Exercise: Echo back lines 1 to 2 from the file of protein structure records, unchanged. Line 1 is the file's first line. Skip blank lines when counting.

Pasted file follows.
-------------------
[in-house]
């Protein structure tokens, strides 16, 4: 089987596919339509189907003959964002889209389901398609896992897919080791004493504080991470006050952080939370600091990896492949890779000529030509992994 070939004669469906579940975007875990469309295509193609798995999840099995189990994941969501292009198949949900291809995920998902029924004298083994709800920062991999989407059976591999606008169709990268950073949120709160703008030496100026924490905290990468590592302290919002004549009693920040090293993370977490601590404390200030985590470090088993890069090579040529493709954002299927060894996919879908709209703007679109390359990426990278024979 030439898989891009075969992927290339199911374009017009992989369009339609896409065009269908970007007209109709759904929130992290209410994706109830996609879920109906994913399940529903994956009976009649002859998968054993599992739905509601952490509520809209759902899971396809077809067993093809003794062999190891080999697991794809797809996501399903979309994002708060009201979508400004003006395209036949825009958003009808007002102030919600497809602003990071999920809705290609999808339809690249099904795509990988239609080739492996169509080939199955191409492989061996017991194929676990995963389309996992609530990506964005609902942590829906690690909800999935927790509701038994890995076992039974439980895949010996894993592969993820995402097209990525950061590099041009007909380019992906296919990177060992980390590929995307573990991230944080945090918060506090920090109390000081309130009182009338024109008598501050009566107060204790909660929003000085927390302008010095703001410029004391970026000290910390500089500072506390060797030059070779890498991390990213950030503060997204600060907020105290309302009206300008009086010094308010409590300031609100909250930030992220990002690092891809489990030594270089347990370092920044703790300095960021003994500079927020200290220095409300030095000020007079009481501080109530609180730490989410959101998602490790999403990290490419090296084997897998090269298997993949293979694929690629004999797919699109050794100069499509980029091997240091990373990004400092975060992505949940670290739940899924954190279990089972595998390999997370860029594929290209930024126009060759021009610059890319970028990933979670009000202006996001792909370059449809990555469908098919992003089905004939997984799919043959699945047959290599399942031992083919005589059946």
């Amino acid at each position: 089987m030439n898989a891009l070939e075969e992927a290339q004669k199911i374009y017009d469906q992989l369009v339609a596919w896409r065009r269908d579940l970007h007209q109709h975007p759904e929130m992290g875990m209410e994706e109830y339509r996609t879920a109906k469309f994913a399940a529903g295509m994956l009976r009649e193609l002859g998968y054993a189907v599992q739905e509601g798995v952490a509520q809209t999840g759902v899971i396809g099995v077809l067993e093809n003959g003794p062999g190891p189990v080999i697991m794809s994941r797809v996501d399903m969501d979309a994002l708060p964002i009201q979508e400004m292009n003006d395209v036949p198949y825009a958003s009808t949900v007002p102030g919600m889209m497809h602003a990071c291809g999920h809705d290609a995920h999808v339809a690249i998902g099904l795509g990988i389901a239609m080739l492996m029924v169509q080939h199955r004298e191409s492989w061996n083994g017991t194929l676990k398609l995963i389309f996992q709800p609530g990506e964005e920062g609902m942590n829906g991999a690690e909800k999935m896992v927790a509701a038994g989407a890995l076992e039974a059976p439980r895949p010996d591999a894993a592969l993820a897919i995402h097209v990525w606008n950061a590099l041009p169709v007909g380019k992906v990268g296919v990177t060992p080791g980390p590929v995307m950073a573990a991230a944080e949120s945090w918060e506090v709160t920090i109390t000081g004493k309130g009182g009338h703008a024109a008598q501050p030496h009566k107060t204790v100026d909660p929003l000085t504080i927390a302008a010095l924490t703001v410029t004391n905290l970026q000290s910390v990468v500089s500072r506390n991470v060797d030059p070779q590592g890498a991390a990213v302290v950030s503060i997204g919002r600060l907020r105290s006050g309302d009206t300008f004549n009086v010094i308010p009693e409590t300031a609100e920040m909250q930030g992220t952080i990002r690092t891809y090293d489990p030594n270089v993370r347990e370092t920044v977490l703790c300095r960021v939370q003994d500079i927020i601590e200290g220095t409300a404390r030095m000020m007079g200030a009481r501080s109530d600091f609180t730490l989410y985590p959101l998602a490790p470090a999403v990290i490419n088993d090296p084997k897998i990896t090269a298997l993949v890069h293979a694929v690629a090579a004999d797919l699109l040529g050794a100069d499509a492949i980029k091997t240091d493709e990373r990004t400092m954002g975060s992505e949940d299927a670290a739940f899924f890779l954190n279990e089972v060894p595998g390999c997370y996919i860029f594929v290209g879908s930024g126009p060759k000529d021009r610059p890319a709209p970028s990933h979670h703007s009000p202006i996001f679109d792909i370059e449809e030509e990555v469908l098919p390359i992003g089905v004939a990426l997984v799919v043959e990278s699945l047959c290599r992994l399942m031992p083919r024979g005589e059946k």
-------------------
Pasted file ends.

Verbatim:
[in-house]
């Protein structure tokens, strides 16, 4: 089987596919339509189907003959964002889209389901398609896992897919080791004493504080991470006050952080939370600091990896492949890779000529030509992994 070939004669469906579940975007875990469309295509193609798995999840099995189990994941969501292009198949949900291809995920998902029924004298083994709800920062991999989407059976591999606008169709990268950073949120709160703008030496100026924490905290990468590592302290919002004549009693920040090293993370977490601590404390200030985590470090088993890069090579040529493709954002299927060894996919879908709209703007679109390359990426990278024979 030439898989891009075969992927290339199911374009017009992989369009339609896409065009269908970007007209109709759904929130992290209410994706109830996609879920109906994913399940529903994956009976009649002859998968054993599992739905509601952490509520809209759902899971396809077809067993093809003794062999190891080999697991794809797809996501399903979309994002708060009201979508400004003006395209036949825009958003009808007002102030919600497809602003990071999920809705290609999808339809690249099904795509990988239609080739492996169509080939199955191409492989061996017991194929676990995963389309996992609530990506964005609902942590829906690690909800999935927790509701038994890995076992039974439980895949010996894993592969993820995402097209990525950061590099041009007909380019992906296919990177060992980390590929995307573990991230944080945090918060506090920090109390000081309130009182009338024109008598501050009566107060204790909660929003000085927390302008010095703001410029004391970026000290910390500089500072506390060797030059070779890498991390990213950030503060997204600060907020105290309302009206300008009086010094308010409590300031609100909250930030992220990002690092891809489990030594270089347990370092920044703790300095960021003994500079927020200290220095409300030095000020007079009481501080109530609180730490989410959101998602490790999403990290490419090296084997897998090269298997993949293979694929690629004999797919699109050794100069499509980029091997240091990373990004400092975060992505949940670290739940899924954190279990089972595998390999997370860029594929290209930024126009060759021009610059890319970028990933979670009000202006996001792909370059449809990555469908098919992003089905004939997984799919043959699945047959290599399942031992083919005589059946």